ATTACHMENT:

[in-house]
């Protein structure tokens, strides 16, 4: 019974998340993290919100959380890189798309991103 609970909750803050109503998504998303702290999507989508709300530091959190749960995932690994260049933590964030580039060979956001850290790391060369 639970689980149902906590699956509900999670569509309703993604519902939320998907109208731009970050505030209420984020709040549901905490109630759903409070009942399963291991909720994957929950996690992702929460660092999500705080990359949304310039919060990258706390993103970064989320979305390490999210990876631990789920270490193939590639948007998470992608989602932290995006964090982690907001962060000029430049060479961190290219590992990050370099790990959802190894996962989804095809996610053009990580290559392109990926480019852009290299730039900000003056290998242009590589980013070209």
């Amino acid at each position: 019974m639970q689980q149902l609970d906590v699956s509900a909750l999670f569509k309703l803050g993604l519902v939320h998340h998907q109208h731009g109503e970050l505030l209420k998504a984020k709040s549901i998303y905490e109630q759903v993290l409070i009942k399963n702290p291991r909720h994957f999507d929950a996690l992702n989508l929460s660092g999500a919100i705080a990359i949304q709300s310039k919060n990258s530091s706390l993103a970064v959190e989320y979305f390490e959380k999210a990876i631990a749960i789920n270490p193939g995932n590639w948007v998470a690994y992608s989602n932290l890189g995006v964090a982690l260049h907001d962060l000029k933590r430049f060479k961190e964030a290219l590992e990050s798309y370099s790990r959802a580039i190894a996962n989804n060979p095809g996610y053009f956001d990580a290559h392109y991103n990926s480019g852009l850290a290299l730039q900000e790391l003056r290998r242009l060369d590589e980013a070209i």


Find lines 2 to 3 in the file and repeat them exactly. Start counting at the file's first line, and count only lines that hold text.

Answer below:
């Protein structure tokens, strides 16, 4: 019974998340993290919100959380890189798309991103 609970909750803050109503998504998303702290999507989508709300530091959190749960995932690994260049933590964030580039060979956001850290790391060369 639970689980149902906590699956509900999670569509309703993604519902939320998907109208731009970050505030209420984020709040549901905490109630759903409070009942399963291991909720994957929950996690992702929460660092999500705080990359949304310039919060990258706390993103970064989320979305390490999210990876631990789920270490193939590639948007998470992608989602932290995006964090982690907001962060000029430049060479961190290219590992990050370099790990959802190894996962989804095809996610053009990580290559392109990926480019852009290299730039900000003056290998242009590589980013070209």
């Amino acid at each position: 019974m639970q689980q149902l609970d906590v699956s509900a909750l999670f569509k309703l803050g993604l519902v939320h998340h998907q109208h731009g109503e970050l505030l209420k998504a984020k709040s549901i998303y905490e109630q759903v993290l409070i009942k399963n702290p291991r909720h994957f999507d929950a996690l992702n989508l929460s660092g999500a919100i705080a990359i949304q709300s310039k919060n990258s530091s706390l993103a970064v959190e989320y979305f390490e959380k999210a990876i631990a749960i789920n270490p193939g995932n590639w948007v998470a690994y992608s989602n932290l890189g995006v964090a982690l260049h907001d962060l000029k933590r430049f060479k961190e964030a290219l590992e990050s798309y370099s790990r959802a580039i190894a996962n989804n060979p095809g996610y053009f956001d990580a290559h392109y991103n990926s480019g852009l850290a290299l730039q900000e790391l003056r290998r242009l060369d590589e980013a070209i």